The characters of Jean-Paul Sartre’s iconic 1944 one-act No Exit are in Hell. But at American Repertory Theatre they appear to be still negotiating the River Styx on a raft. In Jerry Mouawad’s ingenious production (at the Loeb Drama Center through January 29), the tight piece of Hades real estate occupied by Garcin, Inez, and Estelle — evildoers all who may yet, in Sartre’s philosophy, exercise moral choice — is a 17-foot square raised three feet off the ground that tips and tilts in relation to the actors’ movements. Hell is not only other people; it’s other people shifting.
Both an apt visual metaphor and a heck of a stunt, Mouawad’s carefully choreographed conception adds interest to the famed but rarely performed play, which, with its trio of strangers functioning as one another’s judges and torturers, is realization-heavy but talky, studied, and static. It may serve as an effective 90-minute introduction to the basics of Being and Nothingness, but in some ways it’s like A Christmas Carol devoid of jollity or chance of redemption. Mouawad’s treatment — which calls to mind the scales of justice and a teeter-totter as well as the rocking of a boat — turns it into a balancing act that drives home both the characters’ mutual dependency and the abrupt shifts of power among them. It also heightens what there is of drama, as when Will LeBow’s Garcin and Paula Plum’s Inez retreat to the back of the platform, drawing it to the floor and catapulting Karen MacDonald’s Estelle to a sort of precipice from which she makes the callous, chilling confession of what it was that brought her to the Underworld.
And how satisfying it is to discover that ART veterans LeBow, Plum, and MacDonald have no Gerald Ford problems negotiating the shifting platform and acting up a Sartrean storm at the same time. This trio bore beneath the words to capture human wretchedness at war with human ego. Mouawad missteps a bit with that hellish concierge, the Valet played by Remo Airaldi, making him musical and a bit maniacal as he patrols the sidelines. But LeBow’s Garcin, a pacifist executed for running from a war, is a man bullying and yet haunted by his own cowardice. MacDonald’s vain baby killer Estelle, hiding behind a raucous come-hither veneer, evokes as much sympathy as contempt. And Plum’s avowedly “hard-headed” lesbian Inez, who got to hell by way of a dual suicide, is alternately tentative and aggressive, putting a knife-sharp edge on her giddy giggle.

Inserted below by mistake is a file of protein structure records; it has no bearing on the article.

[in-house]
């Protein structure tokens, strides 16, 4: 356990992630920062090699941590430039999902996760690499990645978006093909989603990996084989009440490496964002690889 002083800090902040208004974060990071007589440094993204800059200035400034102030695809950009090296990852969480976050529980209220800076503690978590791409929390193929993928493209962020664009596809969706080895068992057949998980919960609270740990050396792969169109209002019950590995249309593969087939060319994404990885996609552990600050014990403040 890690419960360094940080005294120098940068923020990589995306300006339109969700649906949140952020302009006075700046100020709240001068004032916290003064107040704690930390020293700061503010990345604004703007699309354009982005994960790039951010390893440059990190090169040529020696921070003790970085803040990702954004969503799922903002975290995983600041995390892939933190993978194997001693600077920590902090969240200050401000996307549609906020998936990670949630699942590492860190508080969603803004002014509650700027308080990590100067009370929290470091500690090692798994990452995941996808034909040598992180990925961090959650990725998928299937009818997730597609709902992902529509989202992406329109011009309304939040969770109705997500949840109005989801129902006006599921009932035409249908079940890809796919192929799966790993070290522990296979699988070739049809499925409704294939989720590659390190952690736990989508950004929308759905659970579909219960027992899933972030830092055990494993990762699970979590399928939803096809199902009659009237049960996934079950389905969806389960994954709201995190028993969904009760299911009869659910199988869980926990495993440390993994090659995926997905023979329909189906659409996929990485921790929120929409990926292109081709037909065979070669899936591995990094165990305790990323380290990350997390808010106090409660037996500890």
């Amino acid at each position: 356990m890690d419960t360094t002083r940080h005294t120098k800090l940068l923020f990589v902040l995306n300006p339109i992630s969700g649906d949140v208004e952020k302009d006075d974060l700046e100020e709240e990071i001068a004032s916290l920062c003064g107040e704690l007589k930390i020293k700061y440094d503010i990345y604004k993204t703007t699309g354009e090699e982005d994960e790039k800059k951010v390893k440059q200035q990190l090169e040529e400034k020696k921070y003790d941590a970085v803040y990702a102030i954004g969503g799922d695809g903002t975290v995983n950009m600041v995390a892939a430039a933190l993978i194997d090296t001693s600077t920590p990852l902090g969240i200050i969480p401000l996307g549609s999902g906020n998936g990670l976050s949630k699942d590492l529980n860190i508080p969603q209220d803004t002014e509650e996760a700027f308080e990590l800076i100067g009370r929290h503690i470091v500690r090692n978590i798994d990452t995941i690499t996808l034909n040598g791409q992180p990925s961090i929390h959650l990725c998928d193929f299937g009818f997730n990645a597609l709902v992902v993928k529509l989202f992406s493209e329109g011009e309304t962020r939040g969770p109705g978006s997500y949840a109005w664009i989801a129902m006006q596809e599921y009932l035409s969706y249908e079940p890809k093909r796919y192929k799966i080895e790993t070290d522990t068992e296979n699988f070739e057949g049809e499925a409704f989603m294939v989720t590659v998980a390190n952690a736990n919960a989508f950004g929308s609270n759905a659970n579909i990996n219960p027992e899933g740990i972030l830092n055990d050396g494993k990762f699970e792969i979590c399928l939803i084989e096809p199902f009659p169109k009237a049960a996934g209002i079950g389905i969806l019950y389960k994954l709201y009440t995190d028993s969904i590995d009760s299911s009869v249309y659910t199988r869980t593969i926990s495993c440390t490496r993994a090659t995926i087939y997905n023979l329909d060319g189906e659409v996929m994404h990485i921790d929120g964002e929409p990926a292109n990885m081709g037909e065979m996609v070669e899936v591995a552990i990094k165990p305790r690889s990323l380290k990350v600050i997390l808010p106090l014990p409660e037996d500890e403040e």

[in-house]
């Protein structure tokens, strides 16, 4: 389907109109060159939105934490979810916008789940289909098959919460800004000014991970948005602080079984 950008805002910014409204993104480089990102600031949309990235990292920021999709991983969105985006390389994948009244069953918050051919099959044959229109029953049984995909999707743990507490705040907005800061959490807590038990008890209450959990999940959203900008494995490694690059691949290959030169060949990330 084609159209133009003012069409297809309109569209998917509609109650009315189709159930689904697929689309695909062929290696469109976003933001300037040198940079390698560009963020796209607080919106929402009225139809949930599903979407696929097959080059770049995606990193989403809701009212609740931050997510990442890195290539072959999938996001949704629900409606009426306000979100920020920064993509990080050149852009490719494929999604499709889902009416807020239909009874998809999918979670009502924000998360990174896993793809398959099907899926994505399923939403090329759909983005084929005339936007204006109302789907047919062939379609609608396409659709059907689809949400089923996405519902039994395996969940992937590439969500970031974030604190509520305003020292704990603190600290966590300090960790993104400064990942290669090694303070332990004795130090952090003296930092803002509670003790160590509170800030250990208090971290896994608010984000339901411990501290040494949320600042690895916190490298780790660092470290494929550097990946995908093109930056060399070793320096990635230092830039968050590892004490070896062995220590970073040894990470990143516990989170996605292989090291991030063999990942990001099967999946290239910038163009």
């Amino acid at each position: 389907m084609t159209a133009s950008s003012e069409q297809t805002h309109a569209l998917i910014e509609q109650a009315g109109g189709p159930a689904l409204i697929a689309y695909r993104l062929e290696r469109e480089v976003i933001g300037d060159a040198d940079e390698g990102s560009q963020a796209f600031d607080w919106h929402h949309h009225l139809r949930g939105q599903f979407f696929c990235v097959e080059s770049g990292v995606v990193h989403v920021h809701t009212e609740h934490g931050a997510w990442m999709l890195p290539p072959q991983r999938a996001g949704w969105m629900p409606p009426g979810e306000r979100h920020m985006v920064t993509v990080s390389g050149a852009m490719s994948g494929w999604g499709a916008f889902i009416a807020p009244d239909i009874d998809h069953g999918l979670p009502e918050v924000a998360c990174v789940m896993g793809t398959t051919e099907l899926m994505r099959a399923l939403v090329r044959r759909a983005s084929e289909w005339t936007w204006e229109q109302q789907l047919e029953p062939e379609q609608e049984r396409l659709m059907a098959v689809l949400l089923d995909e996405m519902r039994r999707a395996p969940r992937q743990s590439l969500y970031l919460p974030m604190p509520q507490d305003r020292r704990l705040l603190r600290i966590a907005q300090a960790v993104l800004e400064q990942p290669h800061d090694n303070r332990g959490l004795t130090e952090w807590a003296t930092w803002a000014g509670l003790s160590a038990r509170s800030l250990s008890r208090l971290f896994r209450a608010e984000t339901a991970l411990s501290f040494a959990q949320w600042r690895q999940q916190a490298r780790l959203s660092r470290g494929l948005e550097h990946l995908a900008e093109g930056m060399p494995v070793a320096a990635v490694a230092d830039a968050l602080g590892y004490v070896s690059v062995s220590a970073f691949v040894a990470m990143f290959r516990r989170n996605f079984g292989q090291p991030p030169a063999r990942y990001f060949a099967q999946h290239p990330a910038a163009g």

Hell may be other people, but sometimes it’s a matter of “Is that a pitchfork in your pocket, or are you just glad to see me?” In his 1782 epistolary novel Les liaisons dangereuses, Pierre-Ambroise-François Choderlos de Laclos chronicles the diabolical bedroom manipulations of “virtuosos of deceit” the Marquise de Merteuil and the Vicomte de Valmont. In their gilded war room, sex is no romantic doily but a power tool worthy of Black and Decker. Laclos was a career military officer whose sole claim to literary fame is this one scandalous novel. But like the loaves and fishes, it has multiplied into a feast that includes five movies, a ballet, and British playwright/screenwriter Christopher Hampton’s coldly elegant 1985 stage adaptation (the basis for the 1988 film that starred John Malkovich, Glenn Close, and Michelle Pfeiffer), in which the heavy trod of the French Revolution can be heard in the wings. In the original Royal Shakespeare Company staging, all the world was a gleaming boudoir full of unmade beds and drawers extruding lingerie. By contrast, the Huntington Theatre Company’s opulent revival (at the BU Theatre through February 5) offers chandeliers that glister and candles that glimmer, creating a romantic, mannered atmosphere through which the play’s savagery nonetheless peeks.